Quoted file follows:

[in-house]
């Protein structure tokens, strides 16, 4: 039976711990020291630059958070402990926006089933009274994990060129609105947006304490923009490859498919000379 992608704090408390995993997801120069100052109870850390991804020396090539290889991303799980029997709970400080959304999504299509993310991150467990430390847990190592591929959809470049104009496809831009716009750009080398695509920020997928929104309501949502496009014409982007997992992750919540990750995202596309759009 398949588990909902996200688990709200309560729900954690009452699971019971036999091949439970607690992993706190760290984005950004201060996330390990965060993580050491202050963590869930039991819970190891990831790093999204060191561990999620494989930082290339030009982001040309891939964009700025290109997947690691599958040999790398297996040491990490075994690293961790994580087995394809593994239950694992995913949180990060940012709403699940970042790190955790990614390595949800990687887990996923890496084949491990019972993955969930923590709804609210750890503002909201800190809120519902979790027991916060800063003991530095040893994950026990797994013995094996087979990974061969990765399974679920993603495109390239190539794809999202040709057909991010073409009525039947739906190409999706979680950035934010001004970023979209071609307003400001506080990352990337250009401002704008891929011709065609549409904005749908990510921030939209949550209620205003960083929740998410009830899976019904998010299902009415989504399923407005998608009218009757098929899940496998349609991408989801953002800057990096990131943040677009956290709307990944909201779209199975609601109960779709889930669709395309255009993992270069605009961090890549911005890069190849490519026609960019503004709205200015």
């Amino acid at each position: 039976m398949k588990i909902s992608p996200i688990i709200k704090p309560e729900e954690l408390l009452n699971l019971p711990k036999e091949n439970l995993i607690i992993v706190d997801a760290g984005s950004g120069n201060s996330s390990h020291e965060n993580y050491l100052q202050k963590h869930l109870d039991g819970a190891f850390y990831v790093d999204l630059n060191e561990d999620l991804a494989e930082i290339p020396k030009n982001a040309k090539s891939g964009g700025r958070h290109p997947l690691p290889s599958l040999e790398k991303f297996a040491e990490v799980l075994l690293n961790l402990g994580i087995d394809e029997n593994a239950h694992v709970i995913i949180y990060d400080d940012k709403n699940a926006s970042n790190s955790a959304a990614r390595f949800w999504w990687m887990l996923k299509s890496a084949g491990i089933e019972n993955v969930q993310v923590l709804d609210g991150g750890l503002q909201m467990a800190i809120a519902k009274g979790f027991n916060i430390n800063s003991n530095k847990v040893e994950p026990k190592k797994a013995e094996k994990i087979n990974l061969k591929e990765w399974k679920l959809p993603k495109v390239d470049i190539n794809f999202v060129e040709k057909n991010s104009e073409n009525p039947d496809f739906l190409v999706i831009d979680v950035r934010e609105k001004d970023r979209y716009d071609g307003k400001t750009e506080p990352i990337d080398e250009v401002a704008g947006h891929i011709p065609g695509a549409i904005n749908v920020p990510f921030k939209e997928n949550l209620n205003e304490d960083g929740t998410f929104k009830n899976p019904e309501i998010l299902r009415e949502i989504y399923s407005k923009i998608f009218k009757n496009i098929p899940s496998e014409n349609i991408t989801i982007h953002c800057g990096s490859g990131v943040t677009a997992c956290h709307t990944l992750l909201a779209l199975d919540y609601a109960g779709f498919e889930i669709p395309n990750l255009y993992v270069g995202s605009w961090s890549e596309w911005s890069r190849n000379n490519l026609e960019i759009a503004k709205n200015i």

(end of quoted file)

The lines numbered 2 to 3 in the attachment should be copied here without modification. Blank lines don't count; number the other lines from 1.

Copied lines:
């Protein structure tokens, strides 16, 4: 039976711990020291630059958070402990926006089933009274994990060129609105947006304490923009490859498919000379 992608704090408390995993997801120069100052109870850390991804020396090539290889991303799980029997709970400080959304999504299509993310991150467990430390847990190592591929959809470049104009496809831009716009750009080398695509920020997928929104309501949502496009014409982007997992992750919540990750995202596309759009 398949588990909902996200688990709200309560729900954690009452699971019971036999091949439970607690992993706190760290984005950004201060996330390990965060993580050491202050963590869930039991819970190891990831790093999204060191561990999620494989930082290339030009982001040309891939964009700025290109997947690691599958040999790398297996040491990490075994690293961790994580087995394809593994239950694992995913949180990060940012709403699940970042790190955790990614390595949800990687887990996923890496084949491990019972993955969930923590709804609210750890503002909201800190809120519902979790027991916060800063003991530095040893994950026990797994013995094996087979990974061969990765399974679920993603495109390239190539794809999202040709057909991010073409009525039947739906190409999706979680950035934010001004970023979209071609307003400001506080990352990337250009401002704008891929011709065609549409904005749908990510921030939209949550209620205003960083929740998410009830899976019904998010299902009415989504399923407005998608009218009757098929899940496998349609991408989801953002800057990096990131943040677009956290709307990944909201779209199975609601109960779709889930669709395309255009993992270069605009961090890549911005890069190849490519026609960019503004709205200015």
């Amino acid at each position: 039976m398949k588990i909902s992608p996200i688990i709200k704090p309560e729900e954690l408390l009452n699971l019971p711990k036999e091949n439970l995993i607690i992993v706190d997801a760290g984005s950004g120069n201060s996330s390990h020291e965060n993580y050491l100052q202050k963590h869930l109870d039991g819970a190891f850390y990831v790093d999204l630059n060191e561990d999620l991804a494989e930082i290339p020396k030009n982001a040309k090539s891939g964009g700025r958070h290109p997947l690691p290889s599958l040999e790398k991303f297996a040491e990490v799980l075994l690293n961790l402990g994580i087995d394809e029997n593994a239950h694992v709970i995913i949180y990060d400080d940012k709403n699940a926006s970042n790190s955790a959304a990614r390595f949800w999504w990687m887990l996923k299509s890496a084949g491990i089933e019972n993955v969930q993310v923590l709804d609210g991150g750890l503002q909201m467990a800190i809120a519902k009274g979790f027991n916060i430390n800063s003991n530095k847990v040893e994950p026990k190592k797994a013995e094996k994990i087979n990974l061969k591929e990765w399974k679920l959809p993603k495109v390239d470049i190539n794809f999202v060129e040709k057909n991010s104009e073409n009525p039947d496809f739906l190409v999706i831009d979680v950035r934010e609105k001004d970023r979209y716009d071609g307003k400001t750009e506080p990352i990337d080398e250009v401002a704008g947006h891929i011709p065609g695509a549409i904005n749908v920020p990510f921030k939209e997928n949550l209620n205003e304490d960083g929740t998410f929104k009830n899976p019904e309501i998010l299902r009415e949502i989504y399923s407005k923009i998608f009218k009757n496009i098929p899940s496998e014409n349609i991408t989801i982007h953002c800057g990096s490859g990131v943040t677009a997992c956290h709307t990944l992750l909201a779209l199975d919540y609601a109960g779709f498919e889930i669709p395309n990750l255009y993992v270069g995202s605009w961090s890549e596309w911005s890069r190849n000379n490519l026609e960019i759009a503004k709205n200015i």